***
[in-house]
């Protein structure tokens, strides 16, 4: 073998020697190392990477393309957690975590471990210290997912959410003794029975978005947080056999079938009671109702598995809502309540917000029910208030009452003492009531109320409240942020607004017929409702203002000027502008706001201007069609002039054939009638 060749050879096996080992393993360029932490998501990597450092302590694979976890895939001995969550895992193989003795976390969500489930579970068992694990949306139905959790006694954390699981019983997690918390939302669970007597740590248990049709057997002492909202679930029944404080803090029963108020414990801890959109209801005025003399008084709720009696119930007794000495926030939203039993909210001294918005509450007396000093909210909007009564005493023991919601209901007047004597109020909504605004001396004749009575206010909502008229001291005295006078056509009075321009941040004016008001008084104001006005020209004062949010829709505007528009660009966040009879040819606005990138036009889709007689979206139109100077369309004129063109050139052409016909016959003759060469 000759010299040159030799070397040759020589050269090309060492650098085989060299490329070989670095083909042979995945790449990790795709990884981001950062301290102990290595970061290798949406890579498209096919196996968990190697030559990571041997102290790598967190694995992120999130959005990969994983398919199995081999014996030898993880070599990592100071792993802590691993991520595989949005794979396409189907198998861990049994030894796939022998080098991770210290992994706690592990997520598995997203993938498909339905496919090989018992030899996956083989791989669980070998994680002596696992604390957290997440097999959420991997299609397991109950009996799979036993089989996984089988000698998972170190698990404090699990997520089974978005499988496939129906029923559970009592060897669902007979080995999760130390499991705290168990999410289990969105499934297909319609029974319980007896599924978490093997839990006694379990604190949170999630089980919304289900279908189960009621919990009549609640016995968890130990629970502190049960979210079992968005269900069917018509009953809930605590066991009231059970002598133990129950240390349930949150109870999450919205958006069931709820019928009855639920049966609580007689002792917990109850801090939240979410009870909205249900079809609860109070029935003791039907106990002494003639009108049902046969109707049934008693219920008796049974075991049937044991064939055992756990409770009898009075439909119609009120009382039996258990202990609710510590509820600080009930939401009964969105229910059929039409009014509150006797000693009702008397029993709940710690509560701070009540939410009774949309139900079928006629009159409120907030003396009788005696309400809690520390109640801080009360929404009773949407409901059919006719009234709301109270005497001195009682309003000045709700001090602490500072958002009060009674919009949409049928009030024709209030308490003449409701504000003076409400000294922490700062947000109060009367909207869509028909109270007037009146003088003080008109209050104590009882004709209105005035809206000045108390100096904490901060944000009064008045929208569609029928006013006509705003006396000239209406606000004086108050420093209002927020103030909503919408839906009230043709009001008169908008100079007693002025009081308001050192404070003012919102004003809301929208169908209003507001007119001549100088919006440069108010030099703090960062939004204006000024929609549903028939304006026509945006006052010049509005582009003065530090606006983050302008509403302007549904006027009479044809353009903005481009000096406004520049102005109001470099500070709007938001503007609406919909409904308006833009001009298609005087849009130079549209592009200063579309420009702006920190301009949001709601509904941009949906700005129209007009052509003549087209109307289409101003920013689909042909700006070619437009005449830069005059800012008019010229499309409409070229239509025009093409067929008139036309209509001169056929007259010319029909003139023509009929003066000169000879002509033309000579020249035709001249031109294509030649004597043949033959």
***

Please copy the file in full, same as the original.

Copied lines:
[in-house]
């Protein structure tokens, strides 16, 4: 073998020697190392990477393309957690975590471990210290997912959410003794029975978005947080056999079938009671109702598995809502309540917000029910208030009452003492009531109320409240942020607004017929409702203002000027502008706001201007069609002039054939009638 060749050879096996080992393993360029932490998501990597450092302590694979976890895939001995969550895992193989003795976390969500489930579970068992694990949306139905959790006694954390699981019983997690918390939302669970007597740590248990049709057997002492909202679930029944404080803090029963108020414990801890959109209801005025003399008084709720009696119930007794000495926030939203039993909210001294918005509450007396000093909210909007009564005493023991919601209901007047004597109020909504605004001396004749009575206010909502008229001291005295006078056509009075321009941040004016008001008084104001006005020209004062949010829709505007528009660009966040009879040819606005990138036009889709007689979206139109100077369309004129063109050139052409016909016959003759060469 000759010299040159030799070397040759020589050269090309060492650098085989060299490329070989670095083909042979995945790449990790795709990884981001950062301290102990290595970061290798949406890579498209096919196996968990190697030559990571041997102290790598967190694995992120999130959005990969994983398919199995081999014996030898993880070599990592100071792993802590691993991520595989949005794979396409189907198998861990049994030894796939022998080098991770210290992994706690592990997520598995997203993938498909339905496919090989018992030899996956083989791989669980070998994680002596696992604390957290997440097999959420991997299609397991109950009996799979036993089989996984089988000698998972170190698990404090699990997520089974978005499988496939129906029923559970009592060897669902007979080995999760130390499991705290168990999410289990969105499934297909319609029974319980007896599924978490093997839990006694379990604190949170999630089980919304289900279908189960009621919990009549609640016995968890130990629970502190049960979210079992968005269900069917018509009953809930605590066991009231059970002598133990129950240390349930949150109870999450919205958006069931709820019928009855639920049966609580007689002792917990109850801090939240979410009870909205249900079809609860109070029935003791039907106990002494003639009108049902046969109707049934008693219920008796049974075991049937044991064939055992756990409770009898009075439909119609009120009382039996258990202990609710510590509820600080009930939401009964969105229910059929039409009014509150006797000693009702008397029993709940710690509560701070009540939410009774949309139900079928006629009159409120907030003396009788005696309400809690520390109640801080009360929404009773949407409901059919006719009234709301109270005497001195009682309003000045709700001090602490500072958002009060009674919009949409049928009030024709209030308490003449409701504000003076409400000294922490700062947000109060009367909207869509028909109270007037009146003088003080008109209050104590009882004709209105005035809206000045108390100096904490901060944000009064008045929208569609029928006013006509705003006396000239209406606000004086108050420093209002927020103030909503919408839906009230043709009001008169908008100079007693002025009081308001050192404070003012919102004003809301929208169908209003507001007119001549100088919006440069108010030099703090960062939004204006000024929609549903028939304006026509945006006052010049509005582009003065530090606006983050302008509403302007549904006027009479044809353009903005481009000096406004520049102005109001470099500070709007938001503007609406919909409904308006833009001009298609005087849009130079549209592009200063579309420009702006920190301009949001709601509904941009949906700005129209007009052509003549087209109307289409101003920013689909042909700006070619437009005449830069005059800012008019010229499309409409070229239509025009093409067929008139036309209509001169056929007259010319029909003139023509009929003066000169000879002509033309000579020249035709001249031109294509030649004597043949033959």